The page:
Communal land ownership only allowed if tribal

Shabane, Holomisa and Motshekga are of one mind about the denial of communal land ownership to non-tribal entities, such as communal property associations (CPAs). Motshekga alleged that government policy allowing CPAs created an “artificial conflict” as “younger people” elect leaders to constitute CPAs, against which “royals” have to “defend their land”.

Holomisa called government’s creation of CPAs “folly” and accused CPAs of laying land to “waste” due to squabbles among CPA leaders, compounded by a lack of post-settlement support. He argued that an “elementary fact is the truth that when Africans were dispossessed of their land, they were ruled by their traditional leaders, who served as the custodians of their natural resources, including land… It stands to reason that when such land is restored, it should be placed at the disposal of its custodians, the institutions of traditional leaders… traditional councils of our times, suitably transformed and democratised, are well placed to take repossession of restored land in line with African culture”.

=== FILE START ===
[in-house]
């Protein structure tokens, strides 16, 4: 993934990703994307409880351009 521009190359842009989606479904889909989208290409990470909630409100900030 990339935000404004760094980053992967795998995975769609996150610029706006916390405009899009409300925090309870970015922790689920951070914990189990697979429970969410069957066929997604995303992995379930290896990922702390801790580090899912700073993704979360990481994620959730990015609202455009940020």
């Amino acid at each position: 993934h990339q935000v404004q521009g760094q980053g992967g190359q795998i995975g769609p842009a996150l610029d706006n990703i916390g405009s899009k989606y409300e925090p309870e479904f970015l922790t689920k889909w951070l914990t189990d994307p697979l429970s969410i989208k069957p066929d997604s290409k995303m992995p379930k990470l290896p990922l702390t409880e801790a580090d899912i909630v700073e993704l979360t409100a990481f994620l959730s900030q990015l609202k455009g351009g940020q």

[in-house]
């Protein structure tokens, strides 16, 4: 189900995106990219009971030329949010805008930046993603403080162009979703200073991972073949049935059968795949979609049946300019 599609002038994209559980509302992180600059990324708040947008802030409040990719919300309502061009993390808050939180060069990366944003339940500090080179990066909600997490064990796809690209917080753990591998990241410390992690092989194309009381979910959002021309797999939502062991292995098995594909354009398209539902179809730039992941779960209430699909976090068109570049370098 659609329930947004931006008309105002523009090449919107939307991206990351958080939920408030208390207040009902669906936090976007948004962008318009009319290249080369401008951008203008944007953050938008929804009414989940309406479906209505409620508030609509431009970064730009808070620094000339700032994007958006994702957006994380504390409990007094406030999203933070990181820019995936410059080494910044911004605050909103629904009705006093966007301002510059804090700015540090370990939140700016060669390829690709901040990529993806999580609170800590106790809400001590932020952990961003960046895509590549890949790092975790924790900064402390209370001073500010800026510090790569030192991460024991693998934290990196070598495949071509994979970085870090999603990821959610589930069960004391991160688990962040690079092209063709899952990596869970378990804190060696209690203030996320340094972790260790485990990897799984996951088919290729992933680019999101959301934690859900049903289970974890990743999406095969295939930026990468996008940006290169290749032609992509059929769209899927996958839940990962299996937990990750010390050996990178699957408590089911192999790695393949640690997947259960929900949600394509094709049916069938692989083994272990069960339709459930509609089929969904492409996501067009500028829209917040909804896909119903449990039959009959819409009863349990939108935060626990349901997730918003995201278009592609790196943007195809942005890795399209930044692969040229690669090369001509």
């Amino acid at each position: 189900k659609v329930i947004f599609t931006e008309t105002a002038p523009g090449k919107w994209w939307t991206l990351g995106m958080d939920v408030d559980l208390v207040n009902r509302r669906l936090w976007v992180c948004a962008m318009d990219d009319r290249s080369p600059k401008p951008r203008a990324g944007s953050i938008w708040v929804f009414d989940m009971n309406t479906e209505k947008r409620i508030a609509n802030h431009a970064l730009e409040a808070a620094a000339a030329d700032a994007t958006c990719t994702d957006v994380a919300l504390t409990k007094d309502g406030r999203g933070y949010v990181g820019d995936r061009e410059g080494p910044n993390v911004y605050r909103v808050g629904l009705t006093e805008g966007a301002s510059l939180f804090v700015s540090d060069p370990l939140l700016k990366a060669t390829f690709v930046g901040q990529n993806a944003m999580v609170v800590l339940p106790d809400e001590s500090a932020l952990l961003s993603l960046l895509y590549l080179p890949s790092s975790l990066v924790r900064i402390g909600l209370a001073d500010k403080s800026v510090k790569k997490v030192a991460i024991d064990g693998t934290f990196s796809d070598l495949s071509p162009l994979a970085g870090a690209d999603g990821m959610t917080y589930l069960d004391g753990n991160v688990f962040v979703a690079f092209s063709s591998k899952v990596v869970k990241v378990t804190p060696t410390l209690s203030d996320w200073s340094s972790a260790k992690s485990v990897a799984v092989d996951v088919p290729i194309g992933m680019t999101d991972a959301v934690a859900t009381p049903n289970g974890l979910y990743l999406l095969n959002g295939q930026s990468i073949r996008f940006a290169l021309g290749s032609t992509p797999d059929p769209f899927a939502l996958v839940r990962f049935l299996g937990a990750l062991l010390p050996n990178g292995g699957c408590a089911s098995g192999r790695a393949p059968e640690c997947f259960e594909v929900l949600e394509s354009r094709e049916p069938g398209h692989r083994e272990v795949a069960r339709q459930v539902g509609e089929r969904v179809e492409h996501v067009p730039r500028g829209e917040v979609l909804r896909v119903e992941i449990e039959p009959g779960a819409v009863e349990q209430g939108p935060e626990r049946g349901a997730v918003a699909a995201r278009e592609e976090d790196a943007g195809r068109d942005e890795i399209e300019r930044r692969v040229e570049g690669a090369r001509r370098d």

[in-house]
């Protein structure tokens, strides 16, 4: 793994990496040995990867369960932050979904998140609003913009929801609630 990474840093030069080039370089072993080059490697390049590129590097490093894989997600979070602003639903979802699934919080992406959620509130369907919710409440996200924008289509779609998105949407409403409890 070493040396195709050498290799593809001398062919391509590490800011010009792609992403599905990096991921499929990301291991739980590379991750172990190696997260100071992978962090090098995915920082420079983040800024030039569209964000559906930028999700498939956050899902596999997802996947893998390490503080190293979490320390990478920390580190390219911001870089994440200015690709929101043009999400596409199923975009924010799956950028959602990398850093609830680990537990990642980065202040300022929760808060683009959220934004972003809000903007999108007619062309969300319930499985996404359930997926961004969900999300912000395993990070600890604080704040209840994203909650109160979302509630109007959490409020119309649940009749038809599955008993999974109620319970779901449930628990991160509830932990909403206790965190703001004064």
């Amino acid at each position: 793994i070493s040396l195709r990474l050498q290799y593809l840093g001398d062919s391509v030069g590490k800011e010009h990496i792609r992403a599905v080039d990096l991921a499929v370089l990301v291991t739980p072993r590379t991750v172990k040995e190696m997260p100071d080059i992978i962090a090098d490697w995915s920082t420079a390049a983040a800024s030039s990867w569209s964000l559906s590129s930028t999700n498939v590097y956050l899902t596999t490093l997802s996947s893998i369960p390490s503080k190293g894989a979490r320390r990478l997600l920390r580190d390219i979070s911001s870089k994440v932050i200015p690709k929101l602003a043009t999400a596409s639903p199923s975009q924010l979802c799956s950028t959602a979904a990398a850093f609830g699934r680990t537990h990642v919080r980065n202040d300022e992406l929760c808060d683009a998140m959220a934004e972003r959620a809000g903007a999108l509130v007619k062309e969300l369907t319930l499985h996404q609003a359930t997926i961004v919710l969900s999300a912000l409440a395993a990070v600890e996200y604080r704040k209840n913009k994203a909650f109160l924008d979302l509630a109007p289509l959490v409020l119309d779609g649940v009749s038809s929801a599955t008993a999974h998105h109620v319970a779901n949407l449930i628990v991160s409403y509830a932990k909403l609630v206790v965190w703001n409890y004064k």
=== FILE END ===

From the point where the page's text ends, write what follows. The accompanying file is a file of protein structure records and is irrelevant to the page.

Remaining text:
Holomisa explained his interpretation of “African culture” as: “In the culture of the African, land is in the custodianship of the traditional leader. This makes it possible for the leader to avail land to the families and individuals who need it – of course, at a nominal fee, which should go to the coffers of the traditional council.” He added that companies with mineral rights licences should “cede some of their shares to… communities, purely by reason of the fact that they own the land”.

While Shabane’s diagram on the proposed communal land tenure model mentioned CPAs alongside traditional councils, municipal councils and trusts, he did not address CPAs directly in his presentation. ANC MP Phumzile Ngwenya-Mabila pointed out that CPAs were created as vehicles to take control of restored land. DA MP Mpowele Swathe questioned how traditional leaders could lay claim to land that victims of forced removals had won through restitution. Shabane did not address such questions directly. He called CPAs a “problem” as government does not want to create “another institution on communal land”.